Housing is arguably one of the oldest and most profitable forms of investment. Of course, we're referring to directly owning a house as an asset and giving it up for rent or lease. There are so many advantages owning a house brings, and they are rather simple and basic. The continuous inflow of money through rent is an obvious and straightforward advantage.
There's also the fact that actively rented homes appreciate in value over time at little or no significant cost to the landlord because when someone starts living in a place, they optimize it over time in ways that would continue to meet their comfort needs. When the tenants leave the house, the value they have added increases the overall valuation for that house and may increase the rent for subsequent movers.
Not everyone can have the financial means to own properties that they can lease or rent out to make a profit. And usually, high net worth individuals end up monopolizing this investment category.
But there are ways for regular people to tap into real estate investments, which can be done through real estate investment trusts (REITs). Just like the concept of mutual funds, REITs serve as a means for investors, both small and big, to provide funds that will be used to invest in different real estate opportunities. In fact, the REITs actually use investors’ collective money to buy into several properties that would serve as the income generator for their investors.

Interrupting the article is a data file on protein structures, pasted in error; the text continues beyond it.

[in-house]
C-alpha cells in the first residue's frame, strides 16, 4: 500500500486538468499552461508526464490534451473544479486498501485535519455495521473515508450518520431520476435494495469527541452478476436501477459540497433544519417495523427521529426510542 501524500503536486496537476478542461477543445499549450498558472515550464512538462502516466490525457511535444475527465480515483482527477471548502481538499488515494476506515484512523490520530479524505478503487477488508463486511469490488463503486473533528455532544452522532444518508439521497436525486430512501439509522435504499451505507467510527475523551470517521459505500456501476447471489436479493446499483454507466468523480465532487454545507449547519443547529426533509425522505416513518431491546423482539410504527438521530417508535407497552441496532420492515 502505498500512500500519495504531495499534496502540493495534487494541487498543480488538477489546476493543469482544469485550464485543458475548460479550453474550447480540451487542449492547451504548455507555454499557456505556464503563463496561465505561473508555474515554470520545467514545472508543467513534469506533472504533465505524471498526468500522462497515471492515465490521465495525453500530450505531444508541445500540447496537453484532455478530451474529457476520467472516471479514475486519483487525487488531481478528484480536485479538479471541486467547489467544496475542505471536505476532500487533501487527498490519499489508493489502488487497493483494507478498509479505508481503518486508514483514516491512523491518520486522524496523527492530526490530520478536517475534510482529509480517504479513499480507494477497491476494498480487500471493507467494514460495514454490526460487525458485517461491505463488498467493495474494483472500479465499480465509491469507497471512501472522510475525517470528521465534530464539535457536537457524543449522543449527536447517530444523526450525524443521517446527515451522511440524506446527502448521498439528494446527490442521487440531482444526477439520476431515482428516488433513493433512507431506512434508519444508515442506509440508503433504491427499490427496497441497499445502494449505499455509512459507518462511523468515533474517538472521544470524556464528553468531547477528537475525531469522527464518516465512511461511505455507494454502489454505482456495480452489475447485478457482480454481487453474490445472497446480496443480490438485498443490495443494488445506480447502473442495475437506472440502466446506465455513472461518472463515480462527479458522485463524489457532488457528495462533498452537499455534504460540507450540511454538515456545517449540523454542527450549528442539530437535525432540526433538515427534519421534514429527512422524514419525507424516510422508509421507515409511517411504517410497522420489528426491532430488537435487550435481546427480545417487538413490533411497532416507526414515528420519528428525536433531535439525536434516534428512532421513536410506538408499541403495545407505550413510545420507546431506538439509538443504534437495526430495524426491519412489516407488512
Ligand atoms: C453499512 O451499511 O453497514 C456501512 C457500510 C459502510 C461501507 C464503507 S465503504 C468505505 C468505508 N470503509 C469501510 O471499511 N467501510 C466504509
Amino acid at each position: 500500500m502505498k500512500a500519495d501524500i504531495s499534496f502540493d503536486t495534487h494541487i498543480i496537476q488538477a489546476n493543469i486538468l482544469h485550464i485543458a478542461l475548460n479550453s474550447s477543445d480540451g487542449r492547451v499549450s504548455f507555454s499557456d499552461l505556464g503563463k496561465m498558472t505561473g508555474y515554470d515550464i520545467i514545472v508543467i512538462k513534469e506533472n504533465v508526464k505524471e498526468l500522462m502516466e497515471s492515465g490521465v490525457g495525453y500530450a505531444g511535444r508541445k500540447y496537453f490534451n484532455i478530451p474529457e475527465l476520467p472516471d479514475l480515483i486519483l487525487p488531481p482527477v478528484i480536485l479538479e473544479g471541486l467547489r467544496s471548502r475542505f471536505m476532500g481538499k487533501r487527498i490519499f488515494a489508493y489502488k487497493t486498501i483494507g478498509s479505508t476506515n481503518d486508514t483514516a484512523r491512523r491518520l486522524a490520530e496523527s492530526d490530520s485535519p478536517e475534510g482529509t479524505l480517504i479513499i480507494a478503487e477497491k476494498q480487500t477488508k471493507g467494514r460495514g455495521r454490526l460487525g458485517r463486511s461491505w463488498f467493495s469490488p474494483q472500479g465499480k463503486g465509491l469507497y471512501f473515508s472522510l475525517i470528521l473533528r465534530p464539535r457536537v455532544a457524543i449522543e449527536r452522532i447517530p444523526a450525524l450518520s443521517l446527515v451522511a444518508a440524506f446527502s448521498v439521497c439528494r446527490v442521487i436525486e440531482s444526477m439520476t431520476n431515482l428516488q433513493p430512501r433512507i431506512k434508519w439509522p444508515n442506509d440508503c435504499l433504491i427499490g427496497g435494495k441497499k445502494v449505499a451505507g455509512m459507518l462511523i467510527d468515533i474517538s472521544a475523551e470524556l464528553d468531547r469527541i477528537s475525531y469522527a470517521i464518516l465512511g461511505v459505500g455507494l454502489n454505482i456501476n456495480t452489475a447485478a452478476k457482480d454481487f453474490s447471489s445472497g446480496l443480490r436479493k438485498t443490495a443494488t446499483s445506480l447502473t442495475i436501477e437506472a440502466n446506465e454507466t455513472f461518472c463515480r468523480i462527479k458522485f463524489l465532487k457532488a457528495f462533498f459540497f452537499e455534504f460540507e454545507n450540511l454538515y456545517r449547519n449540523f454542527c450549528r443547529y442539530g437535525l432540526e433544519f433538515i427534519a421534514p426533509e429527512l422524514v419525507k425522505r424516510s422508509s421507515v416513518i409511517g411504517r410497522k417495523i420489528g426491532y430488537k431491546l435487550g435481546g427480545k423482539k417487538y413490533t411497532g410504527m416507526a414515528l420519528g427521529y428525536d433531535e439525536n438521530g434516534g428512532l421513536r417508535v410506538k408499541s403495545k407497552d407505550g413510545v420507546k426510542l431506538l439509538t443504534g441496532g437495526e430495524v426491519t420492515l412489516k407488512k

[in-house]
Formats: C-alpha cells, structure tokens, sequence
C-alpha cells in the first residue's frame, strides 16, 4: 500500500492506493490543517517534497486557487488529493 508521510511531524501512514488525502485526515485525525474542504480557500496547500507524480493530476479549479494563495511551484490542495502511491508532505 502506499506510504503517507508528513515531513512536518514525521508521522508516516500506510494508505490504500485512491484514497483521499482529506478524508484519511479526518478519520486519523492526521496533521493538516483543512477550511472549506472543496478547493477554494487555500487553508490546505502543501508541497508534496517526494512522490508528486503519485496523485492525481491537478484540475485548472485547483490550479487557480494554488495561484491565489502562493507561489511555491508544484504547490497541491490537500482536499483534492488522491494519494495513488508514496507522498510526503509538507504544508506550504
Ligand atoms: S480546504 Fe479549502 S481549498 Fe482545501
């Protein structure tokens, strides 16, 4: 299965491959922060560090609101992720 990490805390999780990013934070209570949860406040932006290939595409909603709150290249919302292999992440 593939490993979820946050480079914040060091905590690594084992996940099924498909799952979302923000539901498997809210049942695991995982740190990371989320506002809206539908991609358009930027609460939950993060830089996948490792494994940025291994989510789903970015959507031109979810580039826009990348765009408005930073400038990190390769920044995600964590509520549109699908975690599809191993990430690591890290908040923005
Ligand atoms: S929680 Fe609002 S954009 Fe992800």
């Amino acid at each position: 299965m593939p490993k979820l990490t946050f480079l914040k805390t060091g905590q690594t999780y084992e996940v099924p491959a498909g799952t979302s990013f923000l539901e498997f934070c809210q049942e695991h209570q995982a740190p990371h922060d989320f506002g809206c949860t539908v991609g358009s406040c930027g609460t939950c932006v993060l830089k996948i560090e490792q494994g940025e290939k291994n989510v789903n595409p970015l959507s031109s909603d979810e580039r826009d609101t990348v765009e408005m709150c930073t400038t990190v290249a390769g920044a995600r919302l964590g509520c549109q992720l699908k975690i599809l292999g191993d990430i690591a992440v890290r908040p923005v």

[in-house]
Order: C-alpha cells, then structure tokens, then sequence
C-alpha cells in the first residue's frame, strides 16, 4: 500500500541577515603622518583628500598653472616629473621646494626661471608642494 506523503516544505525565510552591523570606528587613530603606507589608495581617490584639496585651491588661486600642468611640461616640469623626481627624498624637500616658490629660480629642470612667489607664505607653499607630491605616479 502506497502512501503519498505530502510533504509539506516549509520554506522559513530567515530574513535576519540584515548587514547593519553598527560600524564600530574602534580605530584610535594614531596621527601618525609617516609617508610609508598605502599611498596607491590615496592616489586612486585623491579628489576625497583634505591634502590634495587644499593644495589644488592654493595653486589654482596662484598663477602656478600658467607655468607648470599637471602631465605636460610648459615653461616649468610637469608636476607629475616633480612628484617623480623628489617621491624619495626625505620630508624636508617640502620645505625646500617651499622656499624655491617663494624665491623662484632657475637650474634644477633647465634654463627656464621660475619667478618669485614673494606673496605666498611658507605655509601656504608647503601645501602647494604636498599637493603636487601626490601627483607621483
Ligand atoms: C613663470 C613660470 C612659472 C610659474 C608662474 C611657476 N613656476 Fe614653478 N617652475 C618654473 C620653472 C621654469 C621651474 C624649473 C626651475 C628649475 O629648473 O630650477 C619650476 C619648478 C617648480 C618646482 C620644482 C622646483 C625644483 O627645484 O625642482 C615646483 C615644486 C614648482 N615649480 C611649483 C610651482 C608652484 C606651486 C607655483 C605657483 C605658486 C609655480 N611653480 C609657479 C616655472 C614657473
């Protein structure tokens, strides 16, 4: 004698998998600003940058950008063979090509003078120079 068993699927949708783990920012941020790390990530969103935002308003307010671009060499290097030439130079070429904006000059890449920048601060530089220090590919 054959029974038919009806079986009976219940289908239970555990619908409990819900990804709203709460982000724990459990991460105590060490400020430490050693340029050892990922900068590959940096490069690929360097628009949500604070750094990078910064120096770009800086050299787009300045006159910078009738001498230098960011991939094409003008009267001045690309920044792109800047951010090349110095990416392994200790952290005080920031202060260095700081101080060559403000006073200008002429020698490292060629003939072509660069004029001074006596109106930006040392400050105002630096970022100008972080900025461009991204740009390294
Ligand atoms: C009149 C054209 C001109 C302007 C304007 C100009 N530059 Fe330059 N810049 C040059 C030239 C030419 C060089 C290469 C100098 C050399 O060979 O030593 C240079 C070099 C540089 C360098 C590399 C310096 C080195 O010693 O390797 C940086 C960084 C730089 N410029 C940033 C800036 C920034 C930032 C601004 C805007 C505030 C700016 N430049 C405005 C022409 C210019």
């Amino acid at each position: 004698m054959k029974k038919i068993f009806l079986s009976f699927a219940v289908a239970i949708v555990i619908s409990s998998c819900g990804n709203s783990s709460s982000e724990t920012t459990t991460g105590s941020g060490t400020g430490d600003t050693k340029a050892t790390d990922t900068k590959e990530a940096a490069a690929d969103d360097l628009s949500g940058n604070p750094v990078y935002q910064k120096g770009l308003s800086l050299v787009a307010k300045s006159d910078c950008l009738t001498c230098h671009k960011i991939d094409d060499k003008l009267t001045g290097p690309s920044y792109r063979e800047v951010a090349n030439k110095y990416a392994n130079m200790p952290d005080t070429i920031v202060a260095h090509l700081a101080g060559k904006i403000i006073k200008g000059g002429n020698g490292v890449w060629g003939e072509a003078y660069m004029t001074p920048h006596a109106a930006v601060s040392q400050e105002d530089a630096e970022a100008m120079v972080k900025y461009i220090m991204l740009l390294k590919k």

Housing may be the first thing that comes to mind when real estate is mentioned, but the REITs also buy into other properties like offices and malls in addition to houses. And based on a law laid down by the SEC, to qualify as a REIT, a company must have the bulk of its assets and income connected to real estate investment and must distribute at least 90 percent of its taxable income to shareholders annually in the form of dividends.
This means that REITs can provide investors with a steady source of income, but in doing so, the burden of income tax would now lay more on the investor rather than the company. This is not believed to constitute a disadvantage, though, because if the REITs have to pay the income tax, it will simply erode a huge chunk of potential profit for investors.
Similarly, there are real estate investment groups (REIGs) that purchase buildings and ask investors to buy into the company to own some of those buildings. They assume responsibility for managing everything related to the buildings, including advertising to get tenants and ensuring the building is well maintained over time.
At the end of the month, the company takes a percentage of the rent on all owned buildings as a management fee, and the investors are paid theirs. We can’t think of a more chilled way to be a landlord than having to do absolutely nothing but provide capital.